Impractical, Unreasonable, Infeasible, Pie in the Sky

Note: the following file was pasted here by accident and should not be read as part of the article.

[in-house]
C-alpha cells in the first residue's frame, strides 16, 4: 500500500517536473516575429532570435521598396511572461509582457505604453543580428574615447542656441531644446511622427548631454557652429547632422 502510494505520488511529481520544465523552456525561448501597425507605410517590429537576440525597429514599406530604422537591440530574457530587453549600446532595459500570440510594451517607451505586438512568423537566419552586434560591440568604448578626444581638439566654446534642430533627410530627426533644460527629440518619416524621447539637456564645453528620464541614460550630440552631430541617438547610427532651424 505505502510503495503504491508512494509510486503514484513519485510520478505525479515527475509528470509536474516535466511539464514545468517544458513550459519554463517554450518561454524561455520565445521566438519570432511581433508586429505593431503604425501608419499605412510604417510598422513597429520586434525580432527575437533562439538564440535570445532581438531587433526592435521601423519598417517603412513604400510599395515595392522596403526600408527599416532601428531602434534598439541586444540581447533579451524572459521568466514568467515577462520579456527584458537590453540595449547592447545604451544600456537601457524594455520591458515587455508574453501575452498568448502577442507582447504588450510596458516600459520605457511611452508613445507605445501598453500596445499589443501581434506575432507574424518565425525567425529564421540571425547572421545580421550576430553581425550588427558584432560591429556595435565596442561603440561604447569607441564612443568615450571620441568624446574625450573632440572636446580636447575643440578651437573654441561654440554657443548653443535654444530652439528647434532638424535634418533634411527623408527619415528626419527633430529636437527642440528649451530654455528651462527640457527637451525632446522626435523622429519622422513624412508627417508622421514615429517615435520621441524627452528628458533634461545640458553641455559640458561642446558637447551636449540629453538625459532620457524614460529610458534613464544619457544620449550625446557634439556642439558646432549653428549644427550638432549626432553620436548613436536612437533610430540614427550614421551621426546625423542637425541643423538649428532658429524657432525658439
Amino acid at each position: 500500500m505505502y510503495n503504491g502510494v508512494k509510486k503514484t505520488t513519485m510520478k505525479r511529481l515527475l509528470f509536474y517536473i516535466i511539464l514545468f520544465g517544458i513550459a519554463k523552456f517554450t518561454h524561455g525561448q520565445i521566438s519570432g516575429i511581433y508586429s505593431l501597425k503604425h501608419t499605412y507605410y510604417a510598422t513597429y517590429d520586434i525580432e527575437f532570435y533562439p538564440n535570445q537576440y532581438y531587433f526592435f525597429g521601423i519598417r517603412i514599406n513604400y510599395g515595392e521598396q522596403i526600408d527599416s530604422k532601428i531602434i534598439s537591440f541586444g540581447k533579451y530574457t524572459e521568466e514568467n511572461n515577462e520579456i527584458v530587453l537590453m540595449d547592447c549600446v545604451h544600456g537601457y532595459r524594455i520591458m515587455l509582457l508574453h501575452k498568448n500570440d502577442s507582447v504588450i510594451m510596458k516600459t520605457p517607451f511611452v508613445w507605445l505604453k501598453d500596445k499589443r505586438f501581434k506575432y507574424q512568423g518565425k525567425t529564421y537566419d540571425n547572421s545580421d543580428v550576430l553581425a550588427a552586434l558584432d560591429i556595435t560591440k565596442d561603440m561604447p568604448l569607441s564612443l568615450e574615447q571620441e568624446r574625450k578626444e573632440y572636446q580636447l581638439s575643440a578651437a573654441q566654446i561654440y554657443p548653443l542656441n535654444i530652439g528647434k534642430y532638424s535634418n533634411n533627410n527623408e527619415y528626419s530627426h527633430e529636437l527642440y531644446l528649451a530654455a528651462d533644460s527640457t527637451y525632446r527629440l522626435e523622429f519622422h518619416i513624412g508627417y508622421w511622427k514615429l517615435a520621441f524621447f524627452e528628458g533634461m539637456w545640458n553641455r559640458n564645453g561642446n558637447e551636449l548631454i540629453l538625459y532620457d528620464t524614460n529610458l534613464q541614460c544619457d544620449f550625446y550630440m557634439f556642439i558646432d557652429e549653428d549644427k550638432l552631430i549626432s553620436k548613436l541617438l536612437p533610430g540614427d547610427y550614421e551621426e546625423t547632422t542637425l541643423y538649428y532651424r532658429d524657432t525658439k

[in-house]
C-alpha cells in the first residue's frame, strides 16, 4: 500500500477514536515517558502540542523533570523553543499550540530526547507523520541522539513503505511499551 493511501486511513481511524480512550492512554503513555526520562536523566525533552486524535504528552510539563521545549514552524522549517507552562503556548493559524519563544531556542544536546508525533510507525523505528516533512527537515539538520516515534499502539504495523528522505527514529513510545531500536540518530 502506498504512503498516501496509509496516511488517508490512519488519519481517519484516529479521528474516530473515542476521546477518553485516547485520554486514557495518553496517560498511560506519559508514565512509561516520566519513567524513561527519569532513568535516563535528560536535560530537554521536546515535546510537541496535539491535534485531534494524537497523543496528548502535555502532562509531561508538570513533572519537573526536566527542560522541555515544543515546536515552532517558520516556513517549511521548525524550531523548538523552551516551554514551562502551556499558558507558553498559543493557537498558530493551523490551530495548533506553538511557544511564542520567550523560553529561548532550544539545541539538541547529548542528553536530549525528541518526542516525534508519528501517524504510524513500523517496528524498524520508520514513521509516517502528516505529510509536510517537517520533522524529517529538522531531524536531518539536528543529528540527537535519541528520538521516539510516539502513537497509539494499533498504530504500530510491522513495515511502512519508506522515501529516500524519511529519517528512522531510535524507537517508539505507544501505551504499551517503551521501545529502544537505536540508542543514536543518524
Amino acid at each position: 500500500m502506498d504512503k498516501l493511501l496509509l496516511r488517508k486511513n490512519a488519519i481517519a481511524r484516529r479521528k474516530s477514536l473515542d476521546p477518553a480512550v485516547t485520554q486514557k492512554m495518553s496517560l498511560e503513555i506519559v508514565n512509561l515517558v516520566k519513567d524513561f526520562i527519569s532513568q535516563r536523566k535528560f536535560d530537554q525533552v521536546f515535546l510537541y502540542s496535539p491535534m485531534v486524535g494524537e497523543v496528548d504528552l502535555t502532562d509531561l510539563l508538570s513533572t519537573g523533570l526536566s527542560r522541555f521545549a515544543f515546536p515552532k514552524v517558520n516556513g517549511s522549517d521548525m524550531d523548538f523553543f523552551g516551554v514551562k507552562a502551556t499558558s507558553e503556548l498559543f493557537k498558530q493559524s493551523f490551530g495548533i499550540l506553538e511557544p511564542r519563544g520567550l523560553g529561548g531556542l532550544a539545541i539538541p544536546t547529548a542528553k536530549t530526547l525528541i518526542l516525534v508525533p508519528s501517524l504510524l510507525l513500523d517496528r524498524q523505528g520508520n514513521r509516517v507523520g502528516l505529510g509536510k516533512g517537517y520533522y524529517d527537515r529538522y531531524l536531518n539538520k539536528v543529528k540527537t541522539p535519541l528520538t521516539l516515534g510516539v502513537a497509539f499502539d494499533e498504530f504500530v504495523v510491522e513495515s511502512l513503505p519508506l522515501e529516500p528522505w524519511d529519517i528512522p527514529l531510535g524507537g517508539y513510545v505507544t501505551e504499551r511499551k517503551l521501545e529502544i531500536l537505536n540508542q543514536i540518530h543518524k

Those who tend to ignore the truth or the totality of our environmental dilemma dismiss the GND as not politically or economically feasible. Somehow feasibility is never an issue when it comes to funding corporate interests (including the military-industrial complex). The reality is that continuing on our current trajectory is politically and economically infeasible and unreasonable, because without a livable planet, politics and economics do not even exist. Therefore, their dismissive arguments are hardly worth mentioning. We have never, ever prioritized environmental concerns, which is why we find ourselves in this precarious predicament in the first place. Without fundamental changes, ecosystems will continue to deteriorate all around us to the point where our species is permanently imperiled. Humans have spent the past several centuries (at a minimum) despoiling the planetary ecosystem on which we all rely for life. The idea that it is impractical to attempt to deal with our ecological crises is frankly, insane. It suggests one must be either too obtuse to comprehend the simple scientific realities of our time, or too self-absorbed to care.